He's talking about a circle over two miles in diameter, so over 6.3 miles long.
Meanwhile, the average commercial runway is between 1.5 and 2.5 miles long (and my understanding is that typically only the largest planes need to use more than a fraction of the runway)
So, for the "average runway length" you're talking about 85-145 degrees of curvature, and most planes won't use nearly that much, especially since they'll be able to land and take off with a headwind. Plus, most of that length will be used for accelerating or slowing down when firmly attached to the ground, which I believe is considerably less challenging than the brief window around takeoff and landing, which is where most accidents occur.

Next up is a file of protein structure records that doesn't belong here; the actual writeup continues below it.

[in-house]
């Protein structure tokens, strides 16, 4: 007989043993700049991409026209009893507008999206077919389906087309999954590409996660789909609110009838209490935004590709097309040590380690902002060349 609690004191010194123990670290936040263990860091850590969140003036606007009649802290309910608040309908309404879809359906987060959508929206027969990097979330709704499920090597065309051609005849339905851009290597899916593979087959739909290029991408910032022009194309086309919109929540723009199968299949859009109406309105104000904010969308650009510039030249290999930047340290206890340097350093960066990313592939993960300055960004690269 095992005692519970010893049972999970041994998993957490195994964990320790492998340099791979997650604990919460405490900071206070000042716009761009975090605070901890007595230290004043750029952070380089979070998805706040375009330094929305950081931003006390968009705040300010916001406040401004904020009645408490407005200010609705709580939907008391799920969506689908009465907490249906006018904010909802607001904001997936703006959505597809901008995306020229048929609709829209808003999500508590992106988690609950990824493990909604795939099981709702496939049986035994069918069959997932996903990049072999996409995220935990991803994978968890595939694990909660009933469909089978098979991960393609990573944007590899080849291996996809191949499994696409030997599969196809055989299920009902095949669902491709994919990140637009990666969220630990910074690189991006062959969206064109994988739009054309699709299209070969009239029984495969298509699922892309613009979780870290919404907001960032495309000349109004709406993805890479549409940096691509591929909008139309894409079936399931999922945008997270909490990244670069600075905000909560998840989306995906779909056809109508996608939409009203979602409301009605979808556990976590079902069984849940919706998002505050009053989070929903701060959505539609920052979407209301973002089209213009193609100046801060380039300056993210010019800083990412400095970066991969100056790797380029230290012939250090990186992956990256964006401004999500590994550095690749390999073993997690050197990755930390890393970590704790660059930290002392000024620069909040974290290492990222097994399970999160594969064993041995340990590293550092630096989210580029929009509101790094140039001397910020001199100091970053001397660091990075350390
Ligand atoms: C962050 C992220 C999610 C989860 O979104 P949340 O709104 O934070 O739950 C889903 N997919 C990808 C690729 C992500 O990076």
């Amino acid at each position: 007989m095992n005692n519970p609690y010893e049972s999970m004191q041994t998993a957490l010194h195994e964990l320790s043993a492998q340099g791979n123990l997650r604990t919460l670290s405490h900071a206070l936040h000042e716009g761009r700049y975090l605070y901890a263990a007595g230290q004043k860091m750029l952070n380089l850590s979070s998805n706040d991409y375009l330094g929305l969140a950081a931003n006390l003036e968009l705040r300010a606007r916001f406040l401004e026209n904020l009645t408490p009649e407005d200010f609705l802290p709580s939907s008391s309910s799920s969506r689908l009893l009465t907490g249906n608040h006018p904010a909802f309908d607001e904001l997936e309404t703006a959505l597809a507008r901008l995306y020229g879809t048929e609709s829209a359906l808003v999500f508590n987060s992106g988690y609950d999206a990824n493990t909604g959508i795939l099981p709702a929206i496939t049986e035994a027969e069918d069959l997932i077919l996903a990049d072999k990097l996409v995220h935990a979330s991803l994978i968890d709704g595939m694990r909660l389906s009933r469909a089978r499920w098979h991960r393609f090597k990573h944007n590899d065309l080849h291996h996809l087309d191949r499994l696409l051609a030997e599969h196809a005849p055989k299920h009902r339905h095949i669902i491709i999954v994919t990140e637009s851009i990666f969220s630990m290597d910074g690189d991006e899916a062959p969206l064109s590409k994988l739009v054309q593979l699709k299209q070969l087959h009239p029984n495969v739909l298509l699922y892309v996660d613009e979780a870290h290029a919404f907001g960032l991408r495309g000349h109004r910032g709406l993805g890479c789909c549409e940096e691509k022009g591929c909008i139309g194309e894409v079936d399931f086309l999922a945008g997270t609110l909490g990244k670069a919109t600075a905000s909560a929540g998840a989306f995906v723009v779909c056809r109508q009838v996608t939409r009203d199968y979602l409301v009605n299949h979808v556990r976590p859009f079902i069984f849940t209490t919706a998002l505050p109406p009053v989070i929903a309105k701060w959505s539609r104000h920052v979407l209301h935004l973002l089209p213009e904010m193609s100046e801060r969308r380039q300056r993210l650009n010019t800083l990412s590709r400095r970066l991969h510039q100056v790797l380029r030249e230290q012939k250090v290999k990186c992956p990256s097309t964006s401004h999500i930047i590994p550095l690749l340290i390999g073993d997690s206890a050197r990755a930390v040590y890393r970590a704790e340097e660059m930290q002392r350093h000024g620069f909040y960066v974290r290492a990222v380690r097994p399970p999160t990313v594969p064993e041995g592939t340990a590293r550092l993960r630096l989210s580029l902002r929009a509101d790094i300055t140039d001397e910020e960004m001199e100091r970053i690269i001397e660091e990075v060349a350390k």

I don't imagine it will be without it's challenges, but it seems as though it's making the most dangerous part of the process considerably safer, at the expense of making the safer portion more challenging, which seems like a very reasonable trade off.
The biggest problem I see is pilot training - all existing pilots are trained on straight runways, and would likely need extensive practice to be able to land safely on a circular runway. Practice that would likely be largely wasted unless there were already a large number of airports being operated with circular runways.